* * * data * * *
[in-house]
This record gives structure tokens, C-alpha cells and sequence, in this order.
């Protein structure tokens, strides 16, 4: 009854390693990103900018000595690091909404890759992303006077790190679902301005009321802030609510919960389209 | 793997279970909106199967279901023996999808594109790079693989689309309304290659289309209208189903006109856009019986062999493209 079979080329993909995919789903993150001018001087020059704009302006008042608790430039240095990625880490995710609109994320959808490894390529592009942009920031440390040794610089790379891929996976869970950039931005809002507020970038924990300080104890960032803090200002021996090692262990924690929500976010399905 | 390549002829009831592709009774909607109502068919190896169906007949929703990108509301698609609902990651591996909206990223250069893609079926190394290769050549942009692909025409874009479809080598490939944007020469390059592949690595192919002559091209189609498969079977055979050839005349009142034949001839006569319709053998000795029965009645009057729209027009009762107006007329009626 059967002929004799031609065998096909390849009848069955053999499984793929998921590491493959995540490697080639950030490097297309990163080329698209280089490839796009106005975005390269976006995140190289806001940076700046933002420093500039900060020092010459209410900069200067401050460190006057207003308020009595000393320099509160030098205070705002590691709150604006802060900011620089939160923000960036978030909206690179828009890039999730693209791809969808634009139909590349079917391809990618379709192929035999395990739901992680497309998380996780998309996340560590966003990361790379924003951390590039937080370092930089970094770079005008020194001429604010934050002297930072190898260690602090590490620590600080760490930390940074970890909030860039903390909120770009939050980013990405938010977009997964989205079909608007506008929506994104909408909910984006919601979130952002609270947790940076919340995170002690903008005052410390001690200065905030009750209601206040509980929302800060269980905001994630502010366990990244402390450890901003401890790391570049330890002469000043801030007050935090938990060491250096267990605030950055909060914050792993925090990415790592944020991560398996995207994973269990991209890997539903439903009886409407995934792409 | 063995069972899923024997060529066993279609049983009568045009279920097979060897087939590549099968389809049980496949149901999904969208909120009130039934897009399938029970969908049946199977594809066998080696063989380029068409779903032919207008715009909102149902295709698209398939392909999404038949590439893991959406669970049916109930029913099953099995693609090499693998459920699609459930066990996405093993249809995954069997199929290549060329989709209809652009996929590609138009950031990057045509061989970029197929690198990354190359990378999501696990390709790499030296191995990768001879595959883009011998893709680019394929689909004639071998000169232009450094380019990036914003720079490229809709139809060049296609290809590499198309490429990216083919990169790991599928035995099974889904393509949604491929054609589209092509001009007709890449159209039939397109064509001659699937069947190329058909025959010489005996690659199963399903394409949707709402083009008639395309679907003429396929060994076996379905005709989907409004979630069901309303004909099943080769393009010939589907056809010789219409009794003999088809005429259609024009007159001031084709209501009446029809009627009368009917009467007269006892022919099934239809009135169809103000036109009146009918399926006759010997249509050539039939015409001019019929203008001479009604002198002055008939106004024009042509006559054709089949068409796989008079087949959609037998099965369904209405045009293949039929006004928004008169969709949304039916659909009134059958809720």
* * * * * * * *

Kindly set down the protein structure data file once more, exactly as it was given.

[in-house]
This record gives structure tokens, C-alpha cells and sequence, in this order.
């Protein structure tokens, strides 16, 4: 009854390693990103900018000595690091909404890759992303006077790190679902301005009321802030609510919960389209 | 793997279970909106199967279901023996999808594109790079693989689309309304290659289309209208189903006109856009019986062999493209 079979080329993909995919789903993150001018001087020059704009302006008042608790430039240095990625880490995710609109994320959808490894390529592009942009920031440390040794610089790379891929996976869970950039931005809002507020970038924990300080104890960032803090200002021996090692262990924690929500976010399905 | 390549002829009831592709009774909607109502068919190896169906007949929703990108509301698609609902990651591996909206990223250069893609079926190394290769050549942009692909025409874009479809080598490939944007020469390059592949690595192919002559091209189609498969079977055979050839005349009142034949001839006569319709053998000795029965009645009057729209027009009762107006007329009626 059967002929004799031609065998096909390849009848069955053999499984793929998921590491493959995540490697080639950030490097297309990163080329698209280089490839796009106005975005390269976006995140190289806001940076700046933002420093500039900060020092010459209410900069200067401050460190006057207003308020009595000393320099509160030098205070705002590691709150604006802060900011620089939160923000960036978030909206690179828009890039999730693209791809969808634009139909590349079917391809990618379709192929035999395990739901992680497309998380996780998309996340560590966003990361790379924003951390590039937080370092930089970094770079005008020194001429604010934050002297930072190898260690602090590490620590600080760490930390940074970890909030860039903390909120770009939050980013990405938010977009997964989205079909608007506008929506994104909408909910984006919601979130952002609270947790940076919340995170002690903008005052410390001690200065905030009750209601206040509980929302800060269980905001994630502010366990990244402390450890901003401890790391570049330890002469000043801030007050935090938990060491250096267990605030950055909060914050792993925090990415790592944020991560398996995207994973269990991209890997539903439903009886409407995934792409 | 063995069972899923024997060529066993279609049983009568045009279920097979060897087939590549099968389809049980496949149901999904969208909120009130039934897009399938029970969908049946199977594809066998080696063989380029068409779903032919207008715009909102149902295709698209398939392909999404038949590439893991959406669970049916109930029913099953099995693609090499693998459920699609459930066990996405093993249809995954069997199929290549060329989709209809652009996929590609138009950031990057045509061989970029197929690198990354190359990378999501696990390709790499030296191995990768001879595959883009011998893709680019394929689909004639071998000169232009450094380019990036914003720079490229809709139809060049296609290809590499198309490429990216083919990169790991599928035995099974889904393509949604491929054609589209092509001009007709890449159209039939397109064509001659699937069947190329058909025959010489005996690659199963399903394409949707709402083009008639395309679907003429396929060994076996379905005709989907409004979630069901309303004909099943080769393009010939589907056809010789219409009794003999088809005429259609024009007159001031084709209501009446029809009627009368009917009467007269006892022919099934239809009135169809103000036109009146009918399926006759010997249509050539039939015409001019019929203008001479009604002198002055008939106004024009042509006559054709089949068409796989008079087949959609037998099965369904209405045009293949039929006004928004008169969709949304039916659909009134059958809720």